Age Limits in Golf

With all of the excitement following Tom Watson’s last chance (at age 59) to win at the British Open (that restricts players age 60+) last weekend, FateCare decided to investigate what sounded like an incredibly ageist agenda.

FateCare looked at three specific questions 1) are age limits in golf common, 2) what are the health benefits to playing golf, and 3) is golf any less beneficial or even dangerous to senior players?

1. Age limits in golf are not common.

• “The British Open is the only major that sets an age limit for its champions” (Ferguson, 2009).
• Augusta National “announced an age limit of 65 this decade” (Ferguson, 2009), but never imposed the limit.
• The Masters lets players decide when to stop. (Ferguson, 2009)
• The PGA Championship claims no limit, but seldom has “champions over 50 compete” (Ferguson, 2009).

2. Golf promotes several health benefits.

• Golf requires cardiovascular exercise that promotes a healthier heart and lower cholesterol (Think-Golf, 2006). If a player walks, instead of using a golf cart, he can end up walking “several miles around the course” which can be up to 3 to 5 miles of walking in an 18-hole game. (, 2009).

• The weight bearing exercises associated with golf, when practiced “two to three times a week can create long, lean muscle mass, which helps support a strong skeleton” (Think-Golf, 2006). The swinging of clubs and putting “help tone muscles in the arms, back and shoulders. It may also improve flexibility and range of motion. Golf also helps to strengthen hand-eye coordination and balance. It can be a great way for older players to remain spry and active in a low-impact way” (, 2009).

• Vitamin D is produced when one spends time out in the sunshine. “Vitamin [D] is essential for strong bones, it regulates the amount of calcium and phosphorus in the blood. Vitamin D also helps regulate the growth of skin cells” (Think-Golf, 2006).

• Golf also allows players to engage in social interaction “spending time with friends and other players and engaging in conversation” (, 2009).

• Golf is also useful in behavioral therapy of Alzheimer's patients. By giving Alzheimer's patients "an activity that once brought about true pleasure...their minds can clear, and memories related to that activity can return" (Futterman, 2009). Activities like golf have proven "helpful in both making people with dementia feel competent and generating periods of lucidity" (Futterman, 2009).

3. Golf is less beneficial to seniors in Vitamin D production and creates risk for injuries if participation is unsafe.

“Studies have shown that as we age, we tend to produce less vitamin D even with adequate sun exposure” (Benefits of Vitamin D, 2009), further supporting the need for supplementation. Vitamin D plays a key role in human longevity “the risk of death from all-cause mortality may increase by 26 percent due to inadequate vitamin D” (Archives of Internal Medicine, 2008).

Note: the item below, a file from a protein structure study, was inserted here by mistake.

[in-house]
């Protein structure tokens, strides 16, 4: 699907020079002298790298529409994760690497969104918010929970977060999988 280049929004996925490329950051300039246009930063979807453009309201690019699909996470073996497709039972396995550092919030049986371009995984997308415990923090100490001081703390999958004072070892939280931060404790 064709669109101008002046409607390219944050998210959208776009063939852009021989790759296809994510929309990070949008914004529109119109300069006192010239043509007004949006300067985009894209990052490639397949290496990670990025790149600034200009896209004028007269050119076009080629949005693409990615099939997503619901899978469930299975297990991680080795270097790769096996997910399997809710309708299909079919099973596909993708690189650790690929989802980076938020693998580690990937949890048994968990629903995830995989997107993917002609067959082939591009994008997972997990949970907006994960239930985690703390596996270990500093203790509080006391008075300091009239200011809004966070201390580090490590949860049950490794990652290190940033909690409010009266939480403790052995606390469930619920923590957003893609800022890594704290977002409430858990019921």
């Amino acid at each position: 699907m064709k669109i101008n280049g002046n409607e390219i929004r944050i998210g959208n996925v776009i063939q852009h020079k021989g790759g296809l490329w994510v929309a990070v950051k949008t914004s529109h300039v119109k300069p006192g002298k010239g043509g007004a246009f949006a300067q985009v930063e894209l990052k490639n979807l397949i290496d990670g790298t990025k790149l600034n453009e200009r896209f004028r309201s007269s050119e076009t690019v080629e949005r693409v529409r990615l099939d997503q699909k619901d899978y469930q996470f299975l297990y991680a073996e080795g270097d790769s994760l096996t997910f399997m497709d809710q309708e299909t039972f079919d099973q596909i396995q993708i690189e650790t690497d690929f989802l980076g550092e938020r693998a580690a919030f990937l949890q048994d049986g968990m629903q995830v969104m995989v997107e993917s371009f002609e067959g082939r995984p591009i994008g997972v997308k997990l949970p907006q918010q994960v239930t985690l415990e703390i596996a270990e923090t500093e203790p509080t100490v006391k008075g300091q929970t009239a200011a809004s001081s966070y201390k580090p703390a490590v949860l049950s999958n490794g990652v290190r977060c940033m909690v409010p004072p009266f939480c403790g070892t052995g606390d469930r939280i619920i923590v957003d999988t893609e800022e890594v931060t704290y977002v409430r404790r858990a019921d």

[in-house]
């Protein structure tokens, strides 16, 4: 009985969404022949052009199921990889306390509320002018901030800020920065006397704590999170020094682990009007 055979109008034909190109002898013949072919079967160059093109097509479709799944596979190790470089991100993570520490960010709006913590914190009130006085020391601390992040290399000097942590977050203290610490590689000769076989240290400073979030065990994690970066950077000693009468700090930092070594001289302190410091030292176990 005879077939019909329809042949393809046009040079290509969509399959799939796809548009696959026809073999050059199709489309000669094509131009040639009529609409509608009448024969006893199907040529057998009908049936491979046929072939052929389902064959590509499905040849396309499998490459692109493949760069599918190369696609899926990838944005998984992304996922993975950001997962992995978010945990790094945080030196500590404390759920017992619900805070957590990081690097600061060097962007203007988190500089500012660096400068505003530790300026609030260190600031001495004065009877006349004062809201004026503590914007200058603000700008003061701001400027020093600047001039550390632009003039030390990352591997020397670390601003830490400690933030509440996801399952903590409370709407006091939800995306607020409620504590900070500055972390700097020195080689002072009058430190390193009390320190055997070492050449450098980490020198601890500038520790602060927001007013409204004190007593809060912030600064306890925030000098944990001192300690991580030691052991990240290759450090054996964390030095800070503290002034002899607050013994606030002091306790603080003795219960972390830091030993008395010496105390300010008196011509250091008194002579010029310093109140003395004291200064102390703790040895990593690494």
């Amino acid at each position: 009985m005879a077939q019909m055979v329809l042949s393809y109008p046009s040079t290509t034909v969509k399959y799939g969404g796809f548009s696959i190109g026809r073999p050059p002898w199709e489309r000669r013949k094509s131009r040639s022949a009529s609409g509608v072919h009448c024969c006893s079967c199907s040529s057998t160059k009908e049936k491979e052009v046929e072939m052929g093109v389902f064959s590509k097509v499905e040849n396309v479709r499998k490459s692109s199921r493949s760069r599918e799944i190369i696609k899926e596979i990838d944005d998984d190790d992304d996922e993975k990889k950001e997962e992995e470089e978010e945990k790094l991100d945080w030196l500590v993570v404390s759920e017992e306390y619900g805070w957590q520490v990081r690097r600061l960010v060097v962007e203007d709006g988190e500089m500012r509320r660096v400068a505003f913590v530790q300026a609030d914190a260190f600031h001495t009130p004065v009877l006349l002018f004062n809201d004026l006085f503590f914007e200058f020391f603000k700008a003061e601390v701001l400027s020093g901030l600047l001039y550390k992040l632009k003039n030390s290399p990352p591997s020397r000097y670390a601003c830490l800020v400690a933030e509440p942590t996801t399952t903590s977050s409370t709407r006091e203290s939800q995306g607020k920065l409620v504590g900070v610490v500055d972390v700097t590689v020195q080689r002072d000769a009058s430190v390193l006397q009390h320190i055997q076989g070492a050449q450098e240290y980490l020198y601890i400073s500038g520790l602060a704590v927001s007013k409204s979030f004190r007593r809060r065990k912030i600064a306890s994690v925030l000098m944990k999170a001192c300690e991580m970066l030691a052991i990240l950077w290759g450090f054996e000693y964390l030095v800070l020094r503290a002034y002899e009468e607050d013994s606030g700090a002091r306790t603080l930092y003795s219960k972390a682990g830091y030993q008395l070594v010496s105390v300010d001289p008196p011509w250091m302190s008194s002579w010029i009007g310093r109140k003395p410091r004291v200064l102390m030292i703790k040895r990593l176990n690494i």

Golf can be of risk to seniors when participation is unsafe.
Although playing golf provides a moderate intensity exercise stimulus for seniors, musculoskeletal injuries can also result from unsafe participation, as can the aggravation of pre-existing musculoskeletal problems. Strategies for targeted management of the senior golfer's typical concerns are summarized into 4 categories consisting of: injury rehabilitation coordinated by therapists, warm up routines; club-fitting/coaching on proper technique, and pre-season conditioning programs. (Cann, et. al., 2005).

Golf is beneficial and safe for seniors when played according to proper techniques. Of course before beginning with any new physical activity program, one should consult with their physician first.

Cann AP, Vandervoort AA and Lindsay DM. (2005). Graduate Program in Rehabilitation Sciences. University of Western Ontario. Retrieved from:

Explore the Health Benefits of Golf. (2009, June 29.) Retrieved from:

Ferguson, D. (2009, July 20). British Open age limits could bar Tom Watson after 2010. Detroit Free Press. Retrieved from:

Five Health Benefits of Golf. (2006, Nov. 22). Retrieved from:

Futterman, M. (2009, Apr. 16). Memories Slip, but Golf Is Forever. Alzheimer's Patients Perk Up On Outings to the Greens. The Wall Street Journal. Retrieved from:

Healthy Heart Beats. (2008). Department of Food Science and Human Nutrition. Colorado State University. Retrieved from:

The Benefits of Vitamin D. (2009, Apr. 15). Retrieved from:

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